- The report also mentioned high customs duties on medical devices and Information and Communications Technology.
- Online IP enforcement in India has improved.
- The USTR also noted that India was ranked among the top five source economies for fake goods by the Organization of Economic Development and Cooperation (OECD) in 2019.
- The government’s 2019 draft Copyright Amendment Rules, if implemented, would have “ severe” consequences for Internet-content rights holders.
- As the proposed rules broadened the scope of compulsory licensing from radio and television broadcasting to online broadcasting.
- Trademark counterfeiting levels were “problematic and there were “excessive delays” in obtaining trademarks due to a lack of examination quality.
- The U.S., the report noted, continues to urge India to join the Singapore Treaty on the Law of Trademarks, a treaty that harmonises trademark registration.
Singapore Treaty on the Law of Trademarks
- The objective of the Singapore Treaty is to create a modern and dynamic international framework for the harmonization of administrative trademark registration procedures.
- Building on the Trademark Law Treaty of 1994 (TLT), the Singapore Treaty has a wider scope of application and addresses more recent developments in the field of communication technologies.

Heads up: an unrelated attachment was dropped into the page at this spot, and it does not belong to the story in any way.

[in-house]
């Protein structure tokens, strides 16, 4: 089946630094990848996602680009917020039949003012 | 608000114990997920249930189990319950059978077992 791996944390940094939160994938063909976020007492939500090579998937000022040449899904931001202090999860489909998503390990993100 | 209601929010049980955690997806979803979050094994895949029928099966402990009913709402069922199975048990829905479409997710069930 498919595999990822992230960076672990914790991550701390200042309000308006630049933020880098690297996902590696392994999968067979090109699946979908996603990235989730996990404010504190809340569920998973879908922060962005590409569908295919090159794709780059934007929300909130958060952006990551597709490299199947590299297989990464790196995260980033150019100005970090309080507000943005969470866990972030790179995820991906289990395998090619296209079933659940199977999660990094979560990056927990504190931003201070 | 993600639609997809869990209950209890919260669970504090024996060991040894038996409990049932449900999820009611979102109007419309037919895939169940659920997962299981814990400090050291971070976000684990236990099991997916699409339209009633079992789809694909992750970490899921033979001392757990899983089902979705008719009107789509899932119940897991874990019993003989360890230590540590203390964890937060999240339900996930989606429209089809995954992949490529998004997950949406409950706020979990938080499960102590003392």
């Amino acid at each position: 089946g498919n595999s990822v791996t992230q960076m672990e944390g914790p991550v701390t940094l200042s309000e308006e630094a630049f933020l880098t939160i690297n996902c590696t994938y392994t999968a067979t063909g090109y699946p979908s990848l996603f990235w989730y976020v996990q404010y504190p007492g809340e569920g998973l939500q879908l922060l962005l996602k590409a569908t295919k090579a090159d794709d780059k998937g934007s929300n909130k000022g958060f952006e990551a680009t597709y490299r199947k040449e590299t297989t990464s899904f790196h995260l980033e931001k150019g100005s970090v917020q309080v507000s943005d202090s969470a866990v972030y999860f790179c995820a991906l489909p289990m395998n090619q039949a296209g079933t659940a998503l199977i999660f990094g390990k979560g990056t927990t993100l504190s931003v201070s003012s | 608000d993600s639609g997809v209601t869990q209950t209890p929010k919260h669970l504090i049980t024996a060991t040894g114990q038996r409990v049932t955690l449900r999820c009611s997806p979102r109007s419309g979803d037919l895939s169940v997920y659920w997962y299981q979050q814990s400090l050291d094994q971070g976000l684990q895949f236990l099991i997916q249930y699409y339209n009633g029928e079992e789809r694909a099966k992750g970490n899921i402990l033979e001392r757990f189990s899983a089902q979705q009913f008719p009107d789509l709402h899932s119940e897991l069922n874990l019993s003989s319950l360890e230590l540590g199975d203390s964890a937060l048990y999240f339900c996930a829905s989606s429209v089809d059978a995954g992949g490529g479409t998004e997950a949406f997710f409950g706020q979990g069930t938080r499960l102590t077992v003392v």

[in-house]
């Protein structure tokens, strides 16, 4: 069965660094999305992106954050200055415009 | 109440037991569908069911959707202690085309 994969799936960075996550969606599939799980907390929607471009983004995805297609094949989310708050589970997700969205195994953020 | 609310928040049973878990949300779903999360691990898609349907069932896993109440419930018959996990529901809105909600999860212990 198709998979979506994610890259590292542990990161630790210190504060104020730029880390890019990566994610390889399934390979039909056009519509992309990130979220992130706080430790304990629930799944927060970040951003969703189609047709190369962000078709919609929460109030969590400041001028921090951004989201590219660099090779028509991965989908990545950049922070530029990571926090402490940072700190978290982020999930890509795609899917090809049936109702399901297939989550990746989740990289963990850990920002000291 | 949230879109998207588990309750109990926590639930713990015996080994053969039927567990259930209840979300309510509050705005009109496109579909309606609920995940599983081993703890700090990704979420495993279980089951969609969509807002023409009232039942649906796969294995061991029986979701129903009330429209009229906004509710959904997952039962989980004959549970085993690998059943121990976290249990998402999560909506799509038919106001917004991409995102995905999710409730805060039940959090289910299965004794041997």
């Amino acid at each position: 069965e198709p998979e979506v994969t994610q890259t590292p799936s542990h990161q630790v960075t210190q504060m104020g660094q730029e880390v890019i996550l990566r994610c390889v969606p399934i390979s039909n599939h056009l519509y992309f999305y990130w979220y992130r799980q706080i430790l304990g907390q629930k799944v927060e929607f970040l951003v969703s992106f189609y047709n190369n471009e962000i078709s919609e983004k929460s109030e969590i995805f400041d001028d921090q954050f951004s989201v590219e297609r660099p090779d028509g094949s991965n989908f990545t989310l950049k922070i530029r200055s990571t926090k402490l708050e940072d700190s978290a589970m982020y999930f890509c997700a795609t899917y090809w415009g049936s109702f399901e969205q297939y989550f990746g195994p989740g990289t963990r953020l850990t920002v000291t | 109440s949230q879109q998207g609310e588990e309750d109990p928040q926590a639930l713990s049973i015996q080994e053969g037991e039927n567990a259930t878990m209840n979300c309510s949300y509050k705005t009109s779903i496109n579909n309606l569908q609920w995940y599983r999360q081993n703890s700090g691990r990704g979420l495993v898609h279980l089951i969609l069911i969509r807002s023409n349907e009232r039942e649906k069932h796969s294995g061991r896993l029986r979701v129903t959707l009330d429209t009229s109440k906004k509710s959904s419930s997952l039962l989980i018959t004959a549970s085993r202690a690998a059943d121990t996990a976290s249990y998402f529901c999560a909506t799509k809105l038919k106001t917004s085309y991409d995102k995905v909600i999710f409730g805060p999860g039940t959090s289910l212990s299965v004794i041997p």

- The Singapore Treaty is applicable to all types of marks registrable under the law of a given Contracting Party.
- Contracting Parties are free to choose the means of communication with their offices (including communications in electronic form or by electronic means of transmittal).
- Relief measures in respect of time limits as well as provisions on the recording of trademark licenses were introduced, and an Assembly of the Contracting Parties established.
- The Singapore Treaty was concluded in 2006 and entered into force in 2009.
- The Treaty is open to States members of WIPO and to certain intergovernmental organizations.
- Instruments of ratification or accession must be deposited with the Director General of WIPO.
- Treaty does not impose any obligations on Contracting Parties to
- register new types of marks, or
- Implement electronic filing systems or other automation systems.
United States Trade Representative
- The Office of the United States Trade Representative (USTR) is the United States government agency
- Responsible for developing and recommending United States trade policy to the president of the United States,
- Conducting trade negotiations at bilateral and multilateral levels, and